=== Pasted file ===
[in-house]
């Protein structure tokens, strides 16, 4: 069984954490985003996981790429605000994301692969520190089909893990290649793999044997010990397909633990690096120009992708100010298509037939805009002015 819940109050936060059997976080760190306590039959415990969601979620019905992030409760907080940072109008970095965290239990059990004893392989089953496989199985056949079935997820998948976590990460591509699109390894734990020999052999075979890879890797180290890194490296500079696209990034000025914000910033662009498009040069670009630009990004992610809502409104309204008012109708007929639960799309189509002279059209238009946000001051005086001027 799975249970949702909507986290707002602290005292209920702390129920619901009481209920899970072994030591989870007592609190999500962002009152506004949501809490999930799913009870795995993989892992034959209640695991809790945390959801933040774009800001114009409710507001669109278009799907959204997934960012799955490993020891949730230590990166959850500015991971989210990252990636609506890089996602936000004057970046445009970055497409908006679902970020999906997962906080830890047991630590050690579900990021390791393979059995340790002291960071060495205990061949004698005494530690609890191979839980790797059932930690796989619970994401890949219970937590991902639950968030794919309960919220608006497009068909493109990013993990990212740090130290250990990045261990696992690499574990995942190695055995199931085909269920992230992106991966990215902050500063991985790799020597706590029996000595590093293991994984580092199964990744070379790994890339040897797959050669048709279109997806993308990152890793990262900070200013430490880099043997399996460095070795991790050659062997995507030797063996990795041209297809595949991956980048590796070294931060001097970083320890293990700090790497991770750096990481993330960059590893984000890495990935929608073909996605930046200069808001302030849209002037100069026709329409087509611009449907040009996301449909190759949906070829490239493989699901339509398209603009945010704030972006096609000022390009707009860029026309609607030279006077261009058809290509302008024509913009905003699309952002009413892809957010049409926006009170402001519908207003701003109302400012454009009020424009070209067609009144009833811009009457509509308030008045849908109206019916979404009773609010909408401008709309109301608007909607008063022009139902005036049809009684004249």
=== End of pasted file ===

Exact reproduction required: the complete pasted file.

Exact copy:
[in-house]
């Protein structure tokens, strides 16, 4: 069984954490985003996981790429605000994301692969520190089909893990290649793999044997010990397909633990690096120009992708100010298509037939805009002015 819940109050936060059997976080760190306590039959415990969601979620019905992030409760907080940072109008970095965290239990059990004893392989089953496989199985056949079935997820998948976590990460591509699109390894734990020999052999075979890879890797180290890194490296500079696209990034000025914000910033662009498009040069670009630009990004992610809502409104309204008012109708007929639960799309189509002279059209238009946000001051005086001027 799975249970949702909507986290707002602290005292209920702390129920619901009481209920899970072994030591989870007592609190999500962002009152506004949501809490999930799913009870795995993989892992034959209640695991809790945390959801933040774009800001114009409710507001669109278009799907959204997934960012799955490993020891949730230590990166959850500015991971989210990252990636609506890089996602936000004057970046445009970055497409908006679902970020999906997962906080830890047991630590050690579900990021390791393979059995340790002291960071060495205990061949004698005494530690609890191979839980790797059932930690796989619970994401890949219970937590991902639950968030794919309960919220608006497009068909493109990013993990990212740090130290250990990045261990696992690499574990995942190695055995199931085909269920992230992106991966990215902050500063991985790799020597706590029996000595590093293991994984580092199964990744070379790994890339040897797959050669048709279109997806993308990152890793990262900070200013430490880099043997399996460095070795991790050659062997995507030797063996990795041209297809595949991956980048590796070294931060001097970083320890293990700090790497991770750096990481993330960059590893984000890495990935929608073909996605930046200069808001302030849209002037100069026709329409087509611009449907040009996301449909190759949906070829490239493989699901339509398209603009945010704030972006096609000022390009707009860029026309609607030279006077261009058809290509302008024509913009905003699309952002009413892809957010049409926006009170402001519908207003701003109302400012454009009020424009070209067609009144009833811009009457509509308030008045849908109206019916979404009773609010909408401008709309109301608007909607008063022009139902005036049809009684004249």